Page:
News Update 09.19.07
A tentative June 1, 2008 trial date has been set for Timothy Hennis. Hennis will stand trial in a Ft. Bragg military court for a 1985 triple murder of which he was acquitted in civilian court. There will be a motions hearing in January, at which time the judge might decide to push the trial back if necessary.
Meanwhile, attorneys for Sgt. William J. Kreutzer, Jr. were in court today at Ft. Bragg. Kreutzer was convicted and sentenced to death in 1996 for a shooting during a training run that killed one paratrooper and injured 18 others. His conviction was reversed in 2005 due to ineffective assistance of counsel and bad rulings by the judge. Kreutzer will be retried in April 2008.
Doctors at Dorothea Dix Hospital in Raleigh say that Michael Charles Hayes is no longer mentally ill, and no longer a danger to others. Hayes has been kept at Dix since 1989, when he was found not guilty by reason of insanity after killing four people and wounding five others. The Forsyth County man believed he was shooting at demons. Hayes’ attorney is concerned that he may still be too ill to be released.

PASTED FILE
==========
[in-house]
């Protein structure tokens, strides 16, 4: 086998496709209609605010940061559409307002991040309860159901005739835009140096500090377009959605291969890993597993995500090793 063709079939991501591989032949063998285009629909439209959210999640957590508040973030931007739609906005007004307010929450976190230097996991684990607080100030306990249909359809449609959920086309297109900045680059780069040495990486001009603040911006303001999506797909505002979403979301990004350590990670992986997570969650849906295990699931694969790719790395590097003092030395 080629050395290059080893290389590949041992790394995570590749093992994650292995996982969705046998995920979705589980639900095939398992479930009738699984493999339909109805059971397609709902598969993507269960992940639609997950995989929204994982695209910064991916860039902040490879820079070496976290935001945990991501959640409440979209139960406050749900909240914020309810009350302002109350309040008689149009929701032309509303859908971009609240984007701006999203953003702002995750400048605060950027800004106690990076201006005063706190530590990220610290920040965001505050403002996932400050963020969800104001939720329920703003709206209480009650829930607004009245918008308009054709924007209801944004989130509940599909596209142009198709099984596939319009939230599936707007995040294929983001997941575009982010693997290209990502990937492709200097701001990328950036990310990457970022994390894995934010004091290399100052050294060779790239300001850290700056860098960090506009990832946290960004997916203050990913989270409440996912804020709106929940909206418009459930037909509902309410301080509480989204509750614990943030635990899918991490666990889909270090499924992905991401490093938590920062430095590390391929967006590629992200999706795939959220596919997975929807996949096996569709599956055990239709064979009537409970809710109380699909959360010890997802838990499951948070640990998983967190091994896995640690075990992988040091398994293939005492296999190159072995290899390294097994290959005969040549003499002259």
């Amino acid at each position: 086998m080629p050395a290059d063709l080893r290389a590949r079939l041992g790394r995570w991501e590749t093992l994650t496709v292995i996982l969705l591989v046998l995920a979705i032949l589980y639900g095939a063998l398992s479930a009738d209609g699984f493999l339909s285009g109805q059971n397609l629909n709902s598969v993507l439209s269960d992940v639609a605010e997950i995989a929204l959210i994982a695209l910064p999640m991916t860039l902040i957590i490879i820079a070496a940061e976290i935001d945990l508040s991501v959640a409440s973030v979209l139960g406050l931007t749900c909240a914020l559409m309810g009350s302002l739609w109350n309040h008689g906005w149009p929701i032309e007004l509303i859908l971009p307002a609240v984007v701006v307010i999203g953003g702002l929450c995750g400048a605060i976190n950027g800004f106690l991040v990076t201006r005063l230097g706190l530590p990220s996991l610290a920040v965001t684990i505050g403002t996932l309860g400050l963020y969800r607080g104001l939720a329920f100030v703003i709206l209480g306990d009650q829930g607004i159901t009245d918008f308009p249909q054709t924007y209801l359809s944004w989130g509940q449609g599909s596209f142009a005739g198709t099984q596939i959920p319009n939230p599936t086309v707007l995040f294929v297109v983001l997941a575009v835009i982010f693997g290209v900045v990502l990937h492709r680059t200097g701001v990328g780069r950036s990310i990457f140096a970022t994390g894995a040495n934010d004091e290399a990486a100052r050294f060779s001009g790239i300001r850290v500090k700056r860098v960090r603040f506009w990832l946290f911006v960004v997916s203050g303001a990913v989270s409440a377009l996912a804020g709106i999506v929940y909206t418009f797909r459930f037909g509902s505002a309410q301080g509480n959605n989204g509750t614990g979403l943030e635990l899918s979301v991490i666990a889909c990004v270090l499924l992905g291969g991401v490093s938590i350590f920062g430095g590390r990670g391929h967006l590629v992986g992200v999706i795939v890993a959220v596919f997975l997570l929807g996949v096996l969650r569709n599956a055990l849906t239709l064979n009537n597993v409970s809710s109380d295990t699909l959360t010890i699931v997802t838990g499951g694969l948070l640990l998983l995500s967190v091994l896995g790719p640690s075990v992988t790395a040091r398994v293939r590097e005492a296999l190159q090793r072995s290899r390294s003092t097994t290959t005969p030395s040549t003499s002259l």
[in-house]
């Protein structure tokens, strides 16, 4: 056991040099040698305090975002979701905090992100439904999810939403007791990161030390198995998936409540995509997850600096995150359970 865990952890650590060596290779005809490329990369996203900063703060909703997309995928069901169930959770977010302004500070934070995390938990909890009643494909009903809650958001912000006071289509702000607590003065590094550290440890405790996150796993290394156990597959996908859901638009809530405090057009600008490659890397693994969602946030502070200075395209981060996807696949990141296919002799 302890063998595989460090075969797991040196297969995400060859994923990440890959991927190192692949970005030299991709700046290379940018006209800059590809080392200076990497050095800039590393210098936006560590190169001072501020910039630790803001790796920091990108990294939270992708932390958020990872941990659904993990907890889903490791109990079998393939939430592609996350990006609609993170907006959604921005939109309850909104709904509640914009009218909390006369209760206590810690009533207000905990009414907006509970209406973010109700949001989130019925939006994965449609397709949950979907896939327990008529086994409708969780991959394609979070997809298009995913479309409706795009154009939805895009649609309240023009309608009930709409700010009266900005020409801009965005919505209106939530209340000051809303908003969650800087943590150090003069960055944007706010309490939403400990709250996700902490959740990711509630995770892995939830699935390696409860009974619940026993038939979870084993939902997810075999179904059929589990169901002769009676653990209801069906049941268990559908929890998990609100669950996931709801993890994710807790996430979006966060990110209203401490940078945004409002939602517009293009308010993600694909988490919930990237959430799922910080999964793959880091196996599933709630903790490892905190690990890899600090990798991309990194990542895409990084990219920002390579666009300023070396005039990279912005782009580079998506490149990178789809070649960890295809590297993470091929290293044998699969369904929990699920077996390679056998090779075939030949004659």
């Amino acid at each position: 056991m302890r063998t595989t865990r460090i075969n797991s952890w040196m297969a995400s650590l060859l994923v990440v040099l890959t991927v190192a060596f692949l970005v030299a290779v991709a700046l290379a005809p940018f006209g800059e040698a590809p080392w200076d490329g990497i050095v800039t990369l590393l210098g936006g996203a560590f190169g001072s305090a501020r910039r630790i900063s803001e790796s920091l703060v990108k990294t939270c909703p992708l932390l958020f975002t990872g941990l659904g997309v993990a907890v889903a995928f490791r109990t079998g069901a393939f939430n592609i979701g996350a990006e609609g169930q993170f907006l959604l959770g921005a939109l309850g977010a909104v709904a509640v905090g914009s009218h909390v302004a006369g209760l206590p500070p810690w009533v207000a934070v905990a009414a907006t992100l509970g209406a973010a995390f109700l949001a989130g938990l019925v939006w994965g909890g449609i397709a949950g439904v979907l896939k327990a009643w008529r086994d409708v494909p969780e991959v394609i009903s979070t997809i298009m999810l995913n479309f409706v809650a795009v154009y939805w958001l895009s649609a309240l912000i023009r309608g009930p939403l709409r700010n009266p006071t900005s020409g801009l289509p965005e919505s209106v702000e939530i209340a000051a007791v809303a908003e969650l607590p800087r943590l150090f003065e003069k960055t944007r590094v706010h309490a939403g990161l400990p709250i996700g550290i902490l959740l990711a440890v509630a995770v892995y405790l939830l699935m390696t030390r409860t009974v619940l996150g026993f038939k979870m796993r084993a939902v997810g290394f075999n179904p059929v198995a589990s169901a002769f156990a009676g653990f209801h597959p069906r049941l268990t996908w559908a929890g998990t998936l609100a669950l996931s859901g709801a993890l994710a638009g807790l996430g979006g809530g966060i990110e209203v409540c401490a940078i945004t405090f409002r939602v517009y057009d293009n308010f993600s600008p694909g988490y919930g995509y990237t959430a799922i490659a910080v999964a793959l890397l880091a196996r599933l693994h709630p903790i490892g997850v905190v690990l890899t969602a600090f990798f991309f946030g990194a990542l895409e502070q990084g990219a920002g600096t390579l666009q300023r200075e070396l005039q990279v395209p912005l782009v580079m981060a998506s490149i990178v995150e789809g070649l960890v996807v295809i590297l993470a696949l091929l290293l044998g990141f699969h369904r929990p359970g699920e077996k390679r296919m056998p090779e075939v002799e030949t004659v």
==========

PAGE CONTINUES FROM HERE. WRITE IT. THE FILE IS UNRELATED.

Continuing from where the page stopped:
The planned execution of Jerome Harbison has been delayed after a federal judge ruled that Tennessee‘s lethal injection protocol violates the 8th Amendment by posing a “substantial risk of unnecessary pain.” The judge also criticized a corrections official for ignoring the recommendations of a committee organized by the Governor to review such procedures. More here. You can read the order here.
The fine folks at the University of California at Berkeley’s Boalt School of Law have put together a resource page for those interested in learning more about lethal injection and/or the related litigation going on in various states.